Kakadu is also home to an astounding diversity of wildlife. In addition to the many mammals, reptiles, and fish, more than 300 different species of birds make their home here, and both freshwater and saltwater crocodiles lurk in the wetlands.

To explore the park's diverse ecosystems, hop aboard a cruise along the waterways, or hike the vast network of trails. You can also take a scenic flight.

Visiting Kakadu National Park from Darwin is easy during the dry season. It's about a three-hour drive from the Northern Territory capital. In the wet season (Nov-April), many roads and attractions close due to heavy flooding, but the waterfalls and wetlands can be at their best.

11. Great Ocean Road, Victoria

Great Ocean Road

Great Ocean Road is one of the world's top scenic drives. Built to provide employment during the Depression, the road stretches for 300 kilometers along Australia's rugged southeast coast, winding along plunging sea cliffs. It stretches from the surfing town of Torquay to the town of Allansford, near Warrnambool.

One of the top attractions of Great Ocean Road is Port Campbell National Park. This is where you can see the wind- and wave-sculpted rock formations known as the Twelve Apostles, London Bridge, the Arch, and Loch Ard Gorge. From the air, these rock formations look like giant puzzle pieces adrift along the coast, lashed by the pounding surf of the Southern Ocean.

You'll find plenty of rewarding things to do along Great Ocean Road. Stop by the Australian National Surfing Museum at Torquay, surf the famous swells at Bells Beach, linger in the seaside resort of Lorne, or go whale watching in Warrnambool. Nature lovers will also enjoy exploring the eucalyptus forests, fern-filled rain forests, hiking trails, and waterfalls in Otway National Park.

12. Broome, Western Australia


Broome, in Western Australia's north, was once the pearl capital of the world. Today, it's a booming tourist town and the gateway to the spectacular Kimberley region.

Broome's star tourist attraction is Cable Beach. This seemingly endless stretch of white sand and turquoise water is one of Australia's best beaches, and riding camels at sunset is one of the most popular things to do here.

Tourists also flock to Town Beach to witness the Staircase to the Moon. This phenomenon occurs during certain conditions between March and October, where the moonlight creates an optical illusion of steps leading to the moon.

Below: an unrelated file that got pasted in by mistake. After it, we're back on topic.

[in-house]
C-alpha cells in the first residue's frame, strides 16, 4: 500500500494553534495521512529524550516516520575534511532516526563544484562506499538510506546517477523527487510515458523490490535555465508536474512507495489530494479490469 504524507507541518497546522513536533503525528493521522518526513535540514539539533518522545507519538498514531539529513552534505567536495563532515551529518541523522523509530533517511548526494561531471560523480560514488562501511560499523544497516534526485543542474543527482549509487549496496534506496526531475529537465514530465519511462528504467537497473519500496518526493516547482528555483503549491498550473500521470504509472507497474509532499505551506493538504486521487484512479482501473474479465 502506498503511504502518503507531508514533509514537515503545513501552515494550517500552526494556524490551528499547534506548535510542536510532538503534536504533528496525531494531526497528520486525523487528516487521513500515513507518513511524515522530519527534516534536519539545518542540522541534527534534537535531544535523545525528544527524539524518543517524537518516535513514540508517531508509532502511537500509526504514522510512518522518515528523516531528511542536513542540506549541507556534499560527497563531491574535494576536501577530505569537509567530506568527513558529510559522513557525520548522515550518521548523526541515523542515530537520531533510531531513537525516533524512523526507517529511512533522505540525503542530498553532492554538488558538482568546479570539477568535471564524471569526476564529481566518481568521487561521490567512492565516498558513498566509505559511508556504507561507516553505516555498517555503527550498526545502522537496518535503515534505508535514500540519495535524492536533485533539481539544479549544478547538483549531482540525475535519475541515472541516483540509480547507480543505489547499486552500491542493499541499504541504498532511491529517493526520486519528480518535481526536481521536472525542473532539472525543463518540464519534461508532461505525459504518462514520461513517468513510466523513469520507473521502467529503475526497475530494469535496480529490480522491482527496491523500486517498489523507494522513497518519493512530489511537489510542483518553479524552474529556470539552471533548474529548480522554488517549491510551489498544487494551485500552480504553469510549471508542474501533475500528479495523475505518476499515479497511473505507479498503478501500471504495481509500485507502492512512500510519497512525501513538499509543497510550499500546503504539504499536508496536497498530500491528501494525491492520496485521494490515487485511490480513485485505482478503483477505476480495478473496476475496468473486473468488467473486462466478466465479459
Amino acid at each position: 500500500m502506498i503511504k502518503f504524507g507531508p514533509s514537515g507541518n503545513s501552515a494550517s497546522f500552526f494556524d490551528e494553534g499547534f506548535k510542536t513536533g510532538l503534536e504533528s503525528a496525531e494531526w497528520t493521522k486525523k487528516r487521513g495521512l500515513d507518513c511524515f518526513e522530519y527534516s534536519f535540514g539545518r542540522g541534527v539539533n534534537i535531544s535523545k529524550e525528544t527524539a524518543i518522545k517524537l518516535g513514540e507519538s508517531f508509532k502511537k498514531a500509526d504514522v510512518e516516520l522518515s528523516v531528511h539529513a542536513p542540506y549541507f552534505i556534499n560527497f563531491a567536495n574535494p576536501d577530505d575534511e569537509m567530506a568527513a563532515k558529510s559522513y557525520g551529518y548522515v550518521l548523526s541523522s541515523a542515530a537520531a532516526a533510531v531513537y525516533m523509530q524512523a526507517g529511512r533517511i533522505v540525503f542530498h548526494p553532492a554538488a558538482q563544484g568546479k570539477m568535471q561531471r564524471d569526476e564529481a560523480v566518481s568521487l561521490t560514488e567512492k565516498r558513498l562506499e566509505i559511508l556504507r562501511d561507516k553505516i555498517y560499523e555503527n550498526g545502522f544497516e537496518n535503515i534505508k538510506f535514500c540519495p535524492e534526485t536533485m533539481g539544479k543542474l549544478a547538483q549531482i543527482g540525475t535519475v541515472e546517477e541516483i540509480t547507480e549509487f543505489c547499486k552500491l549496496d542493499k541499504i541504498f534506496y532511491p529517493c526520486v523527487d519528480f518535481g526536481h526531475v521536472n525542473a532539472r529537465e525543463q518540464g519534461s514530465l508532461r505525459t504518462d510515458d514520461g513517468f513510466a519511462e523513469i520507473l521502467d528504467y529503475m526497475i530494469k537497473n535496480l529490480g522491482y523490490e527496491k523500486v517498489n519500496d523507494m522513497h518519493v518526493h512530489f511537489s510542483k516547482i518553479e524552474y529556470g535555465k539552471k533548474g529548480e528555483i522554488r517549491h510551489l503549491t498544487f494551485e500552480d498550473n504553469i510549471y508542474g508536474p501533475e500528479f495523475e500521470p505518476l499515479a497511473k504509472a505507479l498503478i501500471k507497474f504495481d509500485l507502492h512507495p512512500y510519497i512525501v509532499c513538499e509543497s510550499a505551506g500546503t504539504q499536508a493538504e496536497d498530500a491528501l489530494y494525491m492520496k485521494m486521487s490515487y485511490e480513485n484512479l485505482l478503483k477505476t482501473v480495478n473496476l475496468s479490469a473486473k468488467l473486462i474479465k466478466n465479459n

Other Broome highlights include the red cliffs of Gantheaume Point, and the Malcolm Douglas Crocodile Park, where you can get up close to crocs, cassowaries, and kangaroos. If you're looking for things to do in town, you can brush up on some local history at the Broome Historical Museum or catch a movie in a deck chair under a star-studded sky at Sun Pictures.

Pearl farm tours, whale watching trips, and Kimberley adventures are also high on the things to do list in Broome.

13. Kangaroo Island, South Australia

Kangaroo Island

Nature takes center stage at Kangaroo Island. On this unspoiled island off South Australia's Fleurieu Peninsula, kangaroos hop along the powdery shores, sea lions and penguins frolic in the crystal-clear waters, and koalas cling to the fragrant eucalyptus trees.

Diving is also excellent. You can spot sea dragons in the temperate waters, and dive shipwrecks off the island's coast.

Kangaroo Island's top attractions are made by Mother Nature. See the striking, wind-sculpted rock formations, known as the Remarkable Rocks and Admirals Arch in Flinders Chase National Park. Explore vast cave systems. Surf towering dunes and look for wildlife on scenic hiking trails along soaring sea cliffs and through pristine forests.

Remarkable Rocks, Kangaroo Island

Foodies, too, will be in heaven. Creamy cheeses, Ligurian honey, and fresh seafood grace the plates in local restaurants.

To get here, you can fly direct to the island from Adelaide, or catch a ferry from Cape Jervis on the Fleurieu Peninsula.

In 2020, bushfires devastated Kangaroo Island, but the island is well on the way to recovery, and attractions are once again open for business.

14. Cradle Mountain-Lake St. Clair National Park, Tasmania

Cradle Mountain-Lake St. Clair National Park

Cradle Mountain-Lake St. Clair National Park is one of Tasmania's tourism treasures and a nirvana for nature lovers. Sparkling lakes, serrated dolerite peaks, alpine heathland, and dense forests characterize the raw, glacier-carved wilderness here. One of the park's most distinctive features is 1,616-meter Mount Ossa, the highest point in Tasmania.

As you might expect, hiking here is fantastic. Favorite trails include the Weindorfer Walk, a six-kilometer loop through dense forests, and Lake Dove Walk, with breathtaking vistas of Cradle Mountain (1,545 meters). Stand on the summit of Cradle Mountain, and you can soak up stunning views of the central highlands. Experienced hikers can also tackle the famous 80-kilometer Overland Track, which runs south from Cradle Valley to stunning Lake St. Clair, Australia's deepest lake.

While you're exploring the park, keep an eye out for Tasmanian devils, wombats, wallabies, pademelons, and platypus among the many species of weird and wonderful wildlife.

15. Horizontal Falls & the Kimberley Region

Mitchell Falls in the Kimberley Region

Adventures abound in the Kimberley. Covering Australia's northwest corner, this remote and rugged region of red rocks, gaping gorges, scorched deserts, and cliff-fringed coast is ripe for exploring.

One of the top adventures in the Kimberley is the Horizontal Falls. Powerful tides of up to 11 meters gush through two narrow gorges, creating this jaw-dropping phenomenon. Hop aboard a jet boat and zoom across the sea through the seething falls.

Broome is the gateway. From here, you can soar along scarlet sea cliffs and gaze down upon the 800-plus islands of the Buccaneer Archipelago. Fly farther north to the wild beaches of Cape Leveque, and visit remote pearl farms and Aboriginal communities. Take a 4WD safari along the Gibb River Road, one of Australia's most famous 4WD tracks.

The Kimberley is also home to the spectacular Mitchell Falls and UNESCO-listed Purnululu (Bungle Bungle) National Park. These spectacular beehive-shaped rock formations were only discovered in 1983. Hike the trails, visit sacred Aboriginal ceremonial sites and rock paintings, or soar over the park on a scenic flight and visit the Argyle Diamond mine.